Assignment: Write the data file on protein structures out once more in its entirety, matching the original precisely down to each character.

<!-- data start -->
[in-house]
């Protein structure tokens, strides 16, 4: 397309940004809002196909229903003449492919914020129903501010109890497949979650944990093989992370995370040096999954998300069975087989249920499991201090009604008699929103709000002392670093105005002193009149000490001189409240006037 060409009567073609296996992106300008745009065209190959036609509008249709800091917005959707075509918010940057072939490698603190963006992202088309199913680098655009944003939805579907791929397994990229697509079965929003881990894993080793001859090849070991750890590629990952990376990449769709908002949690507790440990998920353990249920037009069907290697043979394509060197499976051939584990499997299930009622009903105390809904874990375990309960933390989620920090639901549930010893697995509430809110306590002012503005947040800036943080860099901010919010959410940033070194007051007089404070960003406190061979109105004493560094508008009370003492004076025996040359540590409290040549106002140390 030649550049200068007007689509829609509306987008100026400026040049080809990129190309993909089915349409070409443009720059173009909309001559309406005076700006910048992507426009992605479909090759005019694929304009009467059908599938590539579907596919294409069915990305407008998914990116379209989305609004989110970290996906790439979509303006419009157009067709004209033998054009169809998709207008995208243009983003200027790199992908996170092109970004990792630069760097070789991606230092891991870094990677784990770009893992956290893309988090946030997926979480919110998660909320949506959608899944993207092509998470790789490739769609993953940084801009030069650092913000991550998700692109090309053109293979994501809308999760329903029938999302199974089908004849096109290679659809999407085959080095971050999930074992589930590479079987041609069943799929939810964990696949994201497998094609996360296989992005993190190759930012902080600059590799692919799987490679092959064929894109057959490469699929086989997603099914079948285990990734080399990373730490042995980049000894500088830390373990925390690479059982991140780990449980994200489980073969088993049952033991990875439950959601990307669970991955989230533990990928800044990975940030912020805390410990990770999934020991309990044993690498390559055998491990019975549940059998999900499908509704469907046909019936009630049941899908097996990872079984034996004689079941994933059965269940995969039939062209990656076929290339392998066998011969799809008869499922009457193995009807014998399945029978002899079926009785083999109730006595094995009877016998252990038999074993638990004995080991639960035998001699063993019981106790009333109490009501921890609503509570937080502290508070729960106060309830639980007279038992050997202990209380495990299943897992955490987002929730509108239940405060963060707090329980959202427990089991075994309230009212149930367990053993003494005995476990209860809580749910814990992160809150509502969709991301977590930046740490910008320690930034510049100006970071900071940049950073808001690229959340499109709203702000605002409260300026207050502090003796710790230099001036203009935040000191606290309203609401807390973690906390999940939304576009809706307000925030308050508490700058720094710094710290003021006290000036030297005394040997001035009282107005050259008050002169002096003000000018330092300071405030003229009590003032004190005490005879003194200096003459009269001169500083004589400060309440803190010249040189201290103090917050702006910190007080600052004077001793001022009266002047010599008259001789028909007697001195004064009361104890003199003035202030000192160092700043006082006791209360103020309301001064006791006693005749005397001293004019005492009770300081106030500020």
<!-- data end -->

[in-house]
């Protein structure tokens, strides 16, 4: 397309940004809002196909229903003449492919914020129903501010109890497949979650944990093989992370995370040096999954998300069975087989249920499991201090009604008699929103709000002392670093105005002193009149000490001189409240006037 060409009567073609296996992106300008745009065209190959036609509008249709800091917005959707075509918010940057072939490698603190963006992202088309199913680098655009944003939805579907791929397994990229697509079965929003881990894993080793001859090849070991750890590629990952990376990449769709908002949690507790440990998920353990249920037009069907290697043979394509060197499976051939584990499997299930009622009903105390809904874990375990309960933390989620920090639901549930010893697995509430809110306590002012503005947040800036943080860099901010919010959410940033070194007051007089404070960003406190061979109105004493560094508008009370003492004076025996040359540590409290040549106002140390 030649550049200068007007689509829609509306987008100026400026040049080809990129190309993909089915349409070409443009720059173009909309001559309406005076700006910048992507426009992605479909090759005019694929304009009467059908599938590539579907596919294409069915990305407008998914990116379209989305609004989110970290996906790439979509303006419009157009067709004209033998054009169809998709207008995208243009983003200027790199992908996170092109970004990792630069760097070789991606230092891991870094990677784990770009893992956290893309988090946030997926979480919110998660909320949506959608899944993207092509998470790789490739769609993953940084801009030069650092913000991550998700692109090309053109293979994501809308999760329903029938999302199974089908004849096109290679659809999407085959080095971050999930074992589930590479079987041609069943799929939810964990696949994201497998094609996360296989992005993190190759930012902080600059590799692919799987490679092959064929894109057959490469699929086989997603099914079948285990990734080399990373730490042995980049000894500088830390373990925390690479059982991140780990449980994200489980073969088993049952033991990875439950959601990307669970991955989230533990990928800044990975940030912020805390410990990770999934020991309990044993690498390559055998491990019975549940059998999900499908509704469907046909019936009630049941899908097996990872079984034996004689079941994933059965269940995969039939062209990656076929290339392998066998011969799809008869499922009457193995009807014998399945029978002899079926009785083999109730006595094995009877016998252990038999074993638990004995080991639960035998001699063993019981106790009333109490009501921890609503509570937080502290508070729960106060309830639980007279038992050997202990209380495990299943897992955490987002929730509108239940405060963060707090329980959202427990089991075994309230009212149930367990053993003494005995476990209860809580749910814990992160809150509502969709991301977590930046740490910008320690930034510049100006970071900071940049950073808001690229959340499109709203702000605002409260300026207050502090003796710790230099001036203009935040000191606290309203609401807390973690906390999940939304576009809706307000925030308050508490700058720094710094710290003021006290000036030297005394040997001035009282107005050259008050002169002096003000000018330092300071405030003229009590003032004190005490005879003194200096003459009269001169500083004589400060309440803190010249040189201290103090917050702006910190007080600052004077001793001022009266002047010599008259001789028909007697001195004064009361104890003199003035202030000192160092700043006082006791209360103020309301001064006791006693005749005397001293004019005492009770300081106030500020």